Other monuments or places to visit, together

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Other Monuments: In this page and in those linked to it, we wish to give you another glimpse of the diversified Bronte’s historic-architectural patri­mony. Little oasis, characterized by beauty and uniqueness, that after centuries still remind us our past. Launch sites for possible visits or excursions with a leap in the past and in the environmental features of Bronte’s territory.


The ancient paper mill

The ancient paper mill constructed on the banks of the Simeto river, in district Malpertuso, ( belonging today to mr Giuseppe Carastro) is probably of Arabic origin (XI century).
Yet, still well preserved, it is located on a bank of the river under a cliff of lava stone, near the “Passo Paglia” bridge.

It used to constitute a “Grangia of the Ricchisgia”, an agricultural community (a farm alongside a small convent) where Benedictine friars (afterwards basilians) and farmers used to pray and live of agriculture and other small industries.

Can be definitely said that the humble, hard working friars were the first agricultural-industrial group of Bronte: they milled wheat, made rough cloth and paper, cultivated fields, assisted the local farmers giving them also some sulphurous water which used to drip off the basalt cliffs overlooking the convent.


The remains of a seventeenth century villa in Malaga district (also called Rodriguez’s Castle), probably constructed over an ancient monastery or Grangia Basiliana of the IX or X century.

Set in the middle of the “lochi” (Bronte’s pistachio groves) has a little internal cloister with, in the centre, a cistern and a lava stone wash basin.

Even today, the ancient Grangia, privately own, and partially restructured, fascinates for its beauty and the simplicity of its shape. The little church (place of worship up to the years ’50) has been changed to a rural storehouse.


The Obelisk

The Serra del Mergo Obelisk, even if improperly known as the Nelson Obelisk, was erected instead to honor one of his descendant ... 

Today, the centenary stele for years shows the signs of time but above all the constant devastation and offense of man. The cracks mark the large blocks of sandstone for a long time, some of which are missing, and the base is also compromised.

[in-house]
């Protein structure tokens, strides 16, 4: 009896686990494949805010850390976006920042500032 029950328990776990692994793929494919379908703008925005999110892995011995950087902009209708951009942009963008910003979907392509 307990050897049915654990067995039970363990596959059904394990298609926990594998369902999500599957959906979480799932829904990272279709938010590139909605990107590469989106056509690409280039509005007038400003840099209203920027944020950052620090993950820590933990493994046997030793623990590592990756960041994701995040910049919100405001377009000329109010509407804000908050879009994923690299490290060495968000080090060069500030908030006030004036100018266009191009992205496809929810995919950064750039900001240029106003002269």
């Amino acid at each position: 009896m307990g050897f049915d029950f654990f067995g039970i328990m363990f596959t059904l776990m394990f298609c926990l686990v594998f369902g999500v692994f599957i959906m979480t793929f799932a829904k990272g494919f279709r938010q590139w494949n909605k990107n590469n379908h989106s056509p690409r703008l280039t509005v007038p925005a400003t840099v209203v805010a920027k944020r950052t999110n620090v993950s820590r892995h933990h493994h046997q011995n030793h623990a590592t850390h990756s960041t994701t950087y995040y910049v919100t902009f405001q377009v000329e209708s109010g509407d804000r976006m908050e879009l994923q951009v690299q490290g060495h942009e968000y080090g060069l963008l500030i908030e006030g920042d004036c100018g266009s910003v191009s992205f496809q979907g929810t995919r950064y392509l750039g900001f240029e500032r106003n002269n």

Before it goes completely into ruin more than the negligence of time for the continuous, perennial vandalism it seems appropriate to launch an appeal for a conservative restoration also fencing the place to avoid the direct and devastating access of the numerous off-road vehicles on Sunday.

"I Gruttitti"

Funerary cells in the Contura district

Some characteristic funerary cells in the Contura district, at few kilometres from Bronte. They are similar to those of “Difesa” and other close by zones (Placa Baiana, Margiogrande, Mangiasarde, Grotte dei Saraceni, …).

They are excavations in the sand stone “a grotticella” (for Bronte “I gruttitti”) and were used to bury in them the dead together with a rich kit.
This strange typology is found in various sand stone outcrops between the Simeto’s high valley and the Alcantara’s middle valley; is being studied now and it is thought, without positive proofs, that could actually go back to the Byzantine period.

In another Bronte’s zone (Santa Venera district) some excava­tions, carried out by the superintendence in 1987 and 1988, have brought to light the remains of a boundary wall and of circular, square and polygonal houses of probable prehistoric origin (medium Neolithic).

See also the primitive example of rural architecture that is found in the countryside of the north-eastern slope of Etna (in the territo­ries of Bronte, Maletto and Randazzo): «'U pagghiaru' n petra». This is a typical construction in dry masonry of lava stone with a conical pseudo-dome.

Some built even in very distant times have survived very well all the earthquakes that periodically upset the Etna area, but, unfor­tunately, not the incivility and vandalism of our time.
Even these precious testimonies deserve more attention and protection than what has been done up to now

The guard towers

One of many Guard towers made of loose lava stones picked and piled up changing the space in some sort of cultivable ground.